Now that the students have discovered the fractions for the shapes, I work with them on the first problem. The students take 2 hexagons and 4 triangles out of the basket. Using what we have learned, the students must figure out the mixed number. The students lay the shapes in front of them. I ask, "What is the whole number?" 2. "What is the fraction?" The students called out incorrect information, so I instructed them to look back at their papers to see what fraction the triangles represented. They tell me that a triangle is 1/6. So I ask, "How many triangles do you have?" Students' response: 4. So, I ask again, "What fraction does the triangles represent? The students realize that it is 4/6. The first mixed number for problem one is 2 4/6.
The students take the shapes out of the basket for the second part of the problem. They lay 3 hexagons and 1 triangle before them. We find that the whole number is 3, and the fraction is 1/6. The second part of the problem is 3 1/6. The students write 2 4/6 + 3 1/6 on their papers. Before we add on our paper, I tell the students to combine their shapes for both parts of the problem. In front of the students, they see 5 hexagons and 5 triangles. "How much is a triangle worth?" 1/6. We have 5 triangles, "What fraction do we have?" 5/6. "How much is a hexagon worth?" 1 whole. We have 5 wholes. The students tell me that the mixed number is 5 and 5/6. Next, I tell the students that when we add mixed numbers on paper, we begin with the fraction. Together, we add 4/6 + 1/6 to get 5/6. Last, we add 2 + 3 to get 5. The mixed number is 5 5/6. The students have a visual to validate their answer.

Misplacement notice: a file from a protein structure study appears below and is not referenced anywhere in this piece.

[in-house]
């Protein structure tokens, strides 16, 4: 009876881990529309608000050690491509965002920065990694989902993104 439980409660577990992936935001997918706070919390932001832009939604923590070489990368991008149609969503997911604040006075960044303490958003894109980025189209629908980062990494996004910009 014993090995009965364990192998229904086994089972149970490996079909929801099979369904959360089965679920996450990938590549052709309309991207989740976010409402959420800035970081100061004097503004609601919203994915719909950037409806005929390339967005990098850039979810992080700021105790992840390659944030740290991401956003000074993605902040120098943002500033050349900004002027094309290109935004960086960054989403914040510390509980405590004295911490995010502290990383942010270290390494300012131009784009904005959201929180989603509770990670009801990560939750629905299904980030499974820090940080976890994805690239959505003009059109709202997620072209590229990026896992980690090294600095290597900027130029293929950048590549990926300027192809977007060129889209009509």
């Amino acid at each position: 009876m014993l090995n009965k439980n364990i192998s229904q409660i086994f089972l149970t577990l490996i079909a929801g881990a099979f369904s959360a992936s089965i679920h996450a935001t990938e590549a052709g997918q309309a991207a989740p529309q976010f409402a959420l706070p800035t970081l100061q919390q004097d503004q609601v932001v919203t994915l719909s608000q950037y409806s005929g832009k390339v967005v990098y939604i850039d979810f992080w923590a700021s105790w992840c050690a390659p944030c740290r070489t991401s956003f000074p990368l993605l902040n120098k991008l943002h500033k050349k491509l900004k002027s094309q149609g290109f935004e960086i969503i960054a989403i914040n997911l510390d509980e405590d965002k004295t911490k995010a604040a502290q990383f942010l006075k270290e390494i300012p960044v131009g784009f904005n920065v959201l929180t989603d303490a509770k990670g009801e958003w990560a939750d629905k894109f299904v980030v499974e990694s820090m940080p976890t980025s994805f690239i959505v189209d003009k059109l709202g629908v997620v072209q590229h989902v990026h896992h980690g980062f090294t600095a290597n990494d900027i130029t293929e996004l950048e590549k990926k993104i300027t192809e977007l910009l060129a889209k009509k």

I tell the students that now they will explore to find the answer to the remaining problems. I will walk around to monitor and help lead them to their answers. I also remind the students to simplify their fractions to simplest form, as well as change improper fractions to whole numbers or mixed numbers.
From the Video - Modeling Adding and Subtracting Mixed Numbers, you can hear the students discuss the problem and agree upon the answer to the problem. As the pairs discuss the problem, they must be precise in their communication within their groups using the appropriate math terminology for this skill. As I walk around, I am listening for the students to use "talk" that will lead to the answer. I am holding the students accountable for their own learning.
As they work, I monitor and assess their progression of understanding through questioning.
1. How much is the shape worth?
2. Can you group the shape to make a whole?
3. Is your answer in simplest form?
4. Is your fraction improper? If so, how do you change it to a whole or mixed number?
As I walk around the classroom, I am questiong the students and looking for common misconceptions among the students. Any misconceptions are addressed at that point, as well as whole class at the end of the activity.
To close the lesson, we review the answers to the problems as a whole class. This gives those students who still do not understand another opportunity to learn it. I like to use my document camera to show the students' work during this time. Some students do not understand what is being said, but understand clearly when the work is put up for them to see.
I feel that by closing each of my lessons by having students share their work is very important to the success of the lesson. Students need to see good work samples (Student Work (Student Work - Modeling Adding & Subtracting Mixed Numbers.jpg), as well as work that may have incorrect information. More than one student may have had the same misconception. During the closing of the lesson, all misconceptions that were spotted during the activity will be addressed whole class.
I found that some students had a hard time changing improper fractions to mixed numbers on paper. If the fraction had the same numerator and denominator, they knew that it equaled 1. If the numerator was larger than the denominator, then it proved a little more challenging. To help them with the concept, I had them to show me with the shapes. They could come up with answer with the shapes. I told the class that on tomorrow we will learn to add mixed numbers using the relationship between adding and subtracting.